Facts about Saturn
• Sixth planet from the Sun
Diameter: 74,900 miles
Distance from Sun: 886,680,000 miles
Atmosphere: 97% Hydrogen, 3% Helium plus traces of other elements
Moons: Dozens of moons with 5 that can be seen with most amateur telescopes.
Most interesting features in a small telescope: Those magnificent rings! If you have never seen the rings of Saturn through a telescope, then make it a bucket list item because seeing it thrill the heck out of most people.
THE PLANET SATURN
The magnificent rings of Saturn make this Planet visually unique. Although we now know that all the Gas Giants have ring systems, none are as spectacular as Saturn’s.
When Galileo first looked upon Saturn with his 30 power, 1-inch diameter refractor telescope, he thought he saw three orbs, two smaller orbs on opposite sides of a larger one. Galileo’s optics were marginal and he had no concept of a Planet surrounded by rings, so he drew what seemed to make the most sense at the time.
In 1980 and 1981, the Voyager missions provided close up views of Saturn’s rings that answered long-standing questions. The rings were thinner than expected, varying from 33 to 330 feet. They are composed of countless ringlets, made of small chunks of ice, most less than an inch across.
The entire ring system, which extends beyond the visible rings, has a diameter of about 596,000 miles.
Why does Saturn have an extensive ring system?
Locating and Observing Saturn
More about the Rings
When Galileo first observed Saturn in 1610, the rings were visible. But several years later in 1612, the rings were edge-on and could not be seen. This no doubt created a stir and was, to say the least, puzzling. Although Saturn is synonymous with its ring system, these rings do turn edge-on every 14 years and effectively disappear for a month or so.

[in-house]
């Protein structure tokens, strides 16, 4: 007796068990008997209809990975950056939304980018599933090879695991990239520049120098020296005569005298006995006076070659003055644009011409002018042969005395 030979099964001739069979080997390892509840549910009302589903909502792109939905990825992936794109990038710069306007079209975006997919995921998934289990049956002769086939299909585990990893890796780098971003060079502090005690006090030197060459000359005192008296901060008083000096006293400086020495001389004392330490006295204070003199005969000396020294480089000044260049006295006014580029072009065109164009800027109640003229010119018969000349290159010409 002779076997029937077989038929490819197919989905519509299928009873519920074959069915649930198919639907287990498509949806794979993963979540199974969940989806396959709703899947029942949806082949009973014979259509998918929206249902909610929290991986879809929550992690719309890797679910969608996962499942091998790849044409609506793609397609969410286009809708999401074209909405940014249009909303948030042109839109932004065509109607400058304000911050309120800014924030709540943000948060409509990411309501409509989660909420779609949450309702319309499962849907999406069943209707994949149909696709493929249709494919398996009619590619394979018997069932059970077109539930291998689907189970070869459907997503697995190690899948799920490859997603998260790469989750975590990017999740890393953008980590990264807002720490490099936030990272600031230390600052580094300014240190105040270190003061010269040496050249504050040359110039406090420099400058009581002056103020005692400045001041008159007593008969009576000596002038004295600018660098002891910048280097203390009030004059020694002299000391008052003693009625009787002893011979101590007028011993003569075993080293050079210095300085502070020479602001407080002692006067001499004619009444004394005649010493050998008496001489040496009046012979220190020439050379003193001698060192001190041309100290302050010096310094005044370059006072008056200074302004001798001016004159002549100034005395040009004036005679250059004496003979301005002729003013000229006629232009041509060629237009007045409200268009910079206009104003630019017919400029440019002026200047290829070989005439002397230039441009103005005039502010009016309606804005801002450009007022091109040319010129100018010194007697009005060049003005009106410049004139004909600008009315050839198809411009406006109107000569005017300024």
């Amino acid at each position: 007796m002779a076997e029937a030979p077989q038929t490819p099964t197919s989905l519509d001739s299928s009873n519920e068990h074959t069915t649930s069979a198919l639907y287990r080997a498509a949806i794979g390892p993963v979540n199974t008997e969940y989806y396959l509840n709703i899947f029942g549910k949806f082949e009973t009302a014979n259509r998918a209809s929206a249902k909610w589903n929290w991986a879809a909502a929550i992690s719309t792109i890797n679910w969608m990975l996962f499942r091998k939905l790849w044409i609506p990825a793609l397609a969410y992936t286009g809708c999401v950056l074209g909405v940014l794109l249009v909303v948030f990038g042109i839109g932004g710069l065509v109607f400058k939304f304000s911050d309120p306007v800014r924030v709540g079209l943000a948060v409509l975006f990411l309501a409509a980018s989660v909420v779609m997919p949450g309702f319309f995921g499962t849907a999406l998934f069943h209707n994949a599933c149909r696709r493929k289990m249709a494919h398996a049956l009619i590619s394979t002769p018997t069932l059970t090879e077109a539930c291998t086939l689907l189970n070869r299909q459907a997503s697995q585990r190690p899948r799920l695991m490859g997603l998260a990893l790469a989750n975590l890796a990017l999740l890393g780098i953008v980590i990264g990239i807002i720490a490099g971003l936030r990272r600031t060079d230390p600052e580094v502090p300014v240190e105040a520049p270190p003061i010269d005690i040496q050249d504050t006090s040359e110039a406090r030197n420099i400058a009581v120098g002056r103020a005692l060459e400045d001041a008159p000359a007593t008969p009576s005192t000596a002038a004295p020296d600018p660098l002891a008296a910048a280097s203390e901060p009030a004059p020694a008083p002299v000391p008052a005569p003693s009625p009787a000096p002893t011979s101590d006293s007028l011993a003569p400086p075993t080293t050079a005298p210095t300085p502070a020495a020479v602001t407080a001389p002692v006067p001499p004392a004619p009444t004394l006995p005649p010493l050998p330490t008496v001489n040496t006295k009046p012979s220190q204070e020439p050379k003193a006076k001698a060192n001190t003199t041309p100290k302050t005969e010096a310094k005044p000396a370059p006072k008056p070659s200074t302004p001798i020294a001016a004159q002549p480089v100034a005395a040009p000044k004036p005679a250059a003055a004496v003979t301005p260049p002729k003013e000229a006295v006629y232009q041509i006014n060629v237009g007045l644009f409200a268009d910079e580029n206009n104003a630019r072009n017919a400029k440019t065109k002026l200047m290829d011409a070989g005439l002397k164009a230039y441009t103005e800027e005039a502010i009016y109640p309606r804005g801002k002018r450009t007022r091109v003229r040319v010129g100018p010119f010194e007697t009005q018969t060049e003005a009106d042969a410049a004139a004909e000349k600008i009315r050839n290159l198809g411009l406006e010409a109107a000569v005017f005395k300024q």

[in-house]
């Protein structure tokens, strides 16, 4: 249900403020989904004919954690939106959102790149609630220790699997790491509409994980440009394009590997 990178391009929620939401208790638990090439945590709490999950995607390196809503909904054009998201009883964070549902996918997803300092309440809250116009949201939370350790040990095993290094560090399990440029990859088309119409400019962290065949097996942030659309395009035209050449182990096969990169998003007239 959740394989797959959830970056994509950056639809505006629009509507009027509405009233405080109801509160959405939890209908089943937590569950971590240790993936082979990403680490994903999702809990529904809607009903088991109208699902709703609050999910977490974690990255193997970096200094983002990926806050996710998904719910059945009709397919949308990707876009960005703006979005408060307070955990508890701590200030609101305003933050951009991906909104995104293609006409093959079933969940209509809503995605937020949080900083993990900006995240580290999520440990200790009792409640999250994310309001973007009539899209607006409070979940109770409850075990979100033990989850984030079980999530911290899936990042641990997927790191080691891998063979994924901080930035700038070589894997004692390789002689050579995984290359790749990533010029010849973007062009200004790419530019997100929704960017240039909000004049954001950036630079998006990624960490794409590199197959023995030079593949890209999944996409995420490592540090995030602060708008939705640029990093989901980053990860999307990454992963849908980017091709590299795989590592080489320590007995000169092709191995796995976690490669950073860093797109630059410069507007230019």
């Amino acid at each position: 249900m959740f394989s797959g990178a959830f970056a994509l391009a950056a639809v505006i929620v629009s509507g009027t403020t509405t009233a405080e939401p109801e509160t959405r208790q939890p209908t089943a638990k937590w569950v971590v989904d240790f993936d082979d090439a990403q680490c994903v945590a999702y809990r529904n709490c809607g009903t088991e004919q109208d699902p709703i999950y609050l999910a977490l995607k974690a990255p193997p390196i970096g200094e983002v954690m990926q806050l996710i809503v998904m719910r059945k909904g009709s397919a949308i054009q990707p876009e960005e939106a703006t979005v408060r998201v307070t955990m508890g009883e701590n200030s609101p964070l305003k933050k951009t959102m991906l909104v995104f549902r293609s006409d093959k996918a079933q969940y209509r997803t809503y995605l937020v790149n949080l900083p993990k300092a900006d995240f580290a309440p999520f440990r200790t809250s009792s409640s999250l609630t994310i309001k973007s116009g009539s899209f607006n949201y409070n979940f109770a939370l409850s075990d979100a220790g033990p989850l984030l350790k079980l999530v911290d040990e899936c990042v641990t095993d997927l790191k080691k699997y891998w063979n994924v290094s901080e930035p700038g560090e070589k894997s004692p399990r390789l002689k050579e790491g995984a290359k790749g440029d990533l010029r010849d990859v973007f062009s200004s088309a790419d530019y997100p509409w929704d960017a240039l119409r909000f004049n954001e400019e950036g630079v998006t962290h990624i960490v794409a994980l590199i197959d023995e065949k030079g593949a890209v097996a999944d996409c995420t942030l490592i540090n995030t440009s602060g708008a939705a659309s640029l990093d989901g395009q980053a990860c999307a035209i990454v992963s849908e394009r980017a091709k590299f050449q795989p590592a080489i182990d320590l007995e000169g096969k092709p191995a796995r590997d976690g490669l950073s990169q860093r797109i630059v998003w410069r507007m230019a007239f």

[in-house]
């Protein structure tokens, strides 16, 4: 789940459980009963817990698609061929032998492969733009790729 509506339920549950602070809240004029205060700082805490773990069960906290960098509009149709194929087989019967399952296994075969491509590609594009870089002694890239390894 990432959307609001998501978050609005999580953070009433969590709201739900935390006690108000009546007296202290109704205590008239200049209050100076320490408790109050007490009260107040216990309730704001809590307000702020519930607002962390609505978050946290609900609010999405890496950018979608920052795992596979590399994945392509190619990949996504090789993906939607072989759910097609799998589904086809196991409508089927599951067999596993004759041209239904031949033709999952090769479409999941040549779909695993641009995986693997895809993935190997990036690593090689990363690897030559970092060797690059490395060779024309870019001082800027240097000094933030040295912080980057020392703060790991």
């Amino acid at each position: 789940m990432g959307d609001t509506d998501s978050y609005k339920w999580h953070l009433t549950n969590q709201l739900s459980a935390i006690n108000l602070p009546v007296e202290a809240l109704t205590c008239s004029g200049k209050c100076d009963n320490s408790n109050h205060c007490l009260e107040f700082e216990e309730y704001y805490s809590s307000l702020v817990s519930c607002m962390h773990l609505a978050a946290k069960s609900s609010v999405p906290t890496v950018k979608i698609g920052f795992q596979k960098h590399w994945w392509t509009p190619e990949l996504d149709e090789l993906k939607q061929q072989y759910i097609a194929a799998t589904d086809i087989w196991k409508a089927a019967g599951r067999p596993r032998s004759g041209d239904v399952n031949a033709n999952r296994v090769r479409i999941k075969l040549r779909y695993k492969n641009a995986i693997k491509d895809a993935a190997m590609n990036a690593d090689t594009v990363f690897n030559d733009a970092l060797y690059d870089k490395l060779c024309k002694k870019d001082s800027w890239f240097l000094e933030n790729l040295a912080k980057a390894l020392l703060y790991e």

There are three major divisions in the visible rings, labeled from outermost to innermost A, B and C (See below). Between the A and B rings, there is a 2,900 mile (4,700 km) gap, called the Cassini Division. This gap is visible in small telescopes and most apparent when the rings are opened. The middle B ring is the widest and brightest of the three rings and overwhelms the innermost C ring (known as the “Crepe” ring), making it difficult to see in smaller telescopes.
Saturn’s rings are actually a series of ringlets as seen in this false-colored picture. Scientists often colorize images in order to bring out detail.
Titan, Saturn’s largest moon and the second largest moon in the solar system. It is the only moon with an atmosphere (methane) and it is the only other moon, besides our Moon, to have a spacecraft land on its surface. The inset is a picture of Titan’s surface.
What’s Out Tonight? is sponsored by Ken Press, publisher of astronomy books and charts.